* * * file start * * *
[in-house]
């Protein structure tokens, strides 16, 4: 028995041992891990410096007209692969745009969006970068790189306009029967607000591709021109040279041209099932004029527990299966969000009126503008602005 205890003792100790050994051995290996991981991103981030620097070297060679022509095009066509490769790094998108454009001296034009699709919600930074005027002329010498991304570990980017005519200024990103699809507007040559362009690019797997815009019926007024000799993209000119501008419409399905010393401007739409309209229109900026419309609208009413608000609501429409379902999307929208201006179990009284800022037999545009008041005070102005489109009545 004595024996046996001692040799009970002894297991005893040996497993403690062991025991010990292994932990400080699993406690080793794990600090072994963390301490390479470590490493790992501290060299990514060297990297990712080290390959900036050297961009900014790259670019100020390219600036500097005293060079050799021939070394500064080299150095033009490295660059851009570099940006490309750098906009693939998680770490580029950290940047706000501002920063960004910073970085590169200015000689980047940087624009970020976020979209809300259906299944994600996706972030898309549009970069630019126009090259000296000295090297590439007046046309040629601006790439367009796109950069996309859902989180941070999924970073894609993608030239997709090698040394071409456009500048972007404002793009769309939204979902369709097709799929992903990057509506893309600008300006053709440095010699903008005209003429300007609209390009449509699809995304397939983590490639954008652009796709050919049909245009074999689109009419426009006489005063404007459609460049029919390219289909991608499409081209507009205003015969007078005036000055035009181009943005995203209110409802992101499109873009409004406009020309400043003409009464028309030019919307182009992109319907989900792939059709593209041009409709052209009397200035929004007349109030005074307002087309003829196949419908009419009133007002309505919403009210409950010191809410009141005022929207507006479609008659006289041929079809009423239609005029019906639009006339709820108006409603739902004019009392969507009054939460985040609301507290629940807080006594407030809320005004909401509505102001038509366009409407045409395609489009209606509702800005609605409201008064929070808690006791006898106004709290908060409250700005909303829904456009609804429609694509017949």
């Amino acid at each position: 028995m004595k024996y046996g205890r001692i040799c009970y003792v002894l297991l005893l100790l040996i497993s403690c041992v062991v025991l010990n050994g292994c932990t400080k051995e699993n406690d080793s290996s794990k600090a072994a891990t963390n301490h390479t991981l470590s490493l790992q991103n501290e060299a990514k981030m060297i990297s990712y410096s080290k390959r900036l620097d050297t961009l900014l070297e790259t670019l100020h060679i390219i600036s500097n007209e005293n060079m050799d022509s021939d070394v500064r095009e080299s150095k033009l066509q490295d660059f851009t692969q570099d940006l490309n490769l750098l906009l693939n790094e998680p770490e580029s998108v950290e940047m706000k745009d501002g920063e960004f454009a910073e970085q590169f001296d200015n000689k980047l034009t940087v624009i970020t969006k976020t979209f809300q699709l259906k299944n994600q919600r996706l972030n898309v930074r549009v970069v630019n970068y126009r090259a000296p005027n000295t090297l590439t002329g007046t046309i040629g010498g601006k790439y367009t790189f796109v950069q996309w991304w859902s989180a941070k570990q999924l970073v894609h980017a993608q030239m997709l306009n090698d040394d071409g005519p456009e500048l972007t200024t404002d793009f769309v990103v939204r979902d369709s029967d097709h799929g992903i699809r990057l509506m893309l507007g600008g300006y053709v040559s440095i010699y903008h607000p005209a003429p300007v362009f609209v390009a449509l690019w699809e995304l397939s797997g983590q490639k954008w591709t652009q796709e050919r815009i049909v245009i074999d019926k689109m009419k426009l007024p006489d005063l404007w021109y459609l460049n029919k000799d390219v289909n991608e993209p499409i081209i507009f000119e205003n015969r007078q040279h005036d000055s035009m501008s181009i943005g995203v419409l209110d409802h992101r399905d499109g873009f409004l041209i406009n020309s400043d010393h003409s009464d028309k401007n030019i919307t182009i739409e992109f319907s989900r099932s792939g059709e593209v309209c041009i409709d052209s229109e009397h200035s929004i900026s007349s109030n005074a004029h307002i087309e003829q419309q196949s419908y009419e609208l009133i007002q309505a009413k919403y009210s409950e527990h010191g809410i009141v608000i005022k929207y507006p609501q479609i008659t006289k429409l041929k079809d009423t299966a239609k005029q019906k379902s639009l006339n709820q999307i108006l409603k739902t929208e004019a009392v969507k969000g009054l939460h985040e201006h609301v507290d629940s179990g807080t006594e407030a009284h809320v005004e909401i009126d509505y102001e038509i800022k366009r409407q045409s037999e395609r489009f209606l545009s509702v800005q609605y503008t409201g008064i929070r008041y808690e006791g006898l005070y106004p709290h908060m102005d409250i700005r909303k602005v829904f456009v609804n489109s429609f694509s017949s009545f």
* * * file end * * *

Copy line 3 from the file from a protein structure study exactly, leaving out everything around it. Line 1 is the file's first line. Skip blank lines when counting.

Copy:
């Amino acid at each position: 028995m004595k024996y046996g205890r001692i040799c009970y003792v002894l297991l005893l100790l040996i497993s403690c041992v062991v025991l010990n050994g292994c932990t400080k051995e699993n406690d080793s290996s794990k600090a072994a891990t963390n301490h390479t991981l470590s490493l790992q991103n501290e060299a990514k981030m060297i990297s990712y410096s080290k390959r900036l620097d050297t961009l900014l070297e790259t670019l100020h060679i390219i600036s500097n007209e005293n060079m050799d022509s021939d070394v500064r095009e080299s150095k033009l066509q490295d660059f851009t692969q570099d940006l490309n490769l750098l906009l693939n790094e998680p770490e580029s998108v950290e940047m706000k745009d501002g920063e960004f454009a910073e970085q590169f001296d200015n000689k980047l034009t940087v624009i970020t969006k976020t979209f809300q699709l259906k299944n994600q919600r996706l972030n898309v930074r549009v970069v630019n970068y126009r090259a000296p005027n000295t090297l590439t002329g007046t046309i040629g010498g601006k790439y367009t790189f796109v950069q996309w991304w859902s989180a941070k570990q999924l970073v894609h980017a993608q030239m997709l306009n090698d040394d071409g005519p456009e500048l972007t200024t404002d793009f769309v990103v939204r979902d369709s029967d097709h799929g992903i699809r990057l509506m893309l507007g600008g300006y053709v040559s440095i010699y903008h607000p005209a003429p300007v362009f609209v390009a449509l690019w699809e995304l397939s797997g983590q490639k954008w591709t652009q796709e050919r815009i049909v245009i074999d019926k689109m009419k426009l007024p006489d005063l404007w021109y459609l460049n029919k000799d390219v289909n991608e993209p499409i081209i507009f000119e205003n015969r007078q040279h005036d000055s035009m501008s181009i943005g995203v419409l209110d409802h992101r399905d499109g873009f409004l041209i406009n020309s400043d010393h003409s009464d028309k401007n030019i919307t182009i739409e992109f319907s989900r099932s792939g059709e593209v309209c041009i409709d052209s229109e009397h200035s929004i900026s007349s109030n005074a004029h307002i087309e003829q419309q196949s419908y009419e609208l009133i007002q309505a009413k919403y009210s409950e527990h010191g809410i009141v608000i005022k929207y507006p609501q479609i008659t006289k429409l041929k079809d009423t299966a239609k005029q019906k379902s639009l006339n709820q999307i108006l409603k739902t929208e004019a009392v969507k969000g009054l939460h985040e201006h609301v507290d629940s179990g807080t006594e407030a009284h809320v005004e909401i009126d509505y102001e038509i800022k366009r409407q045409s037999e395609r489009f209606l545009s509702v800005q609605y503008t409201g008064i929070r008041y808690e006791g006898l005070y106004p709290h908060m102005d409250i700005r909303k602005v829904f456009v609804n489109s429609f694509s017949s009545f």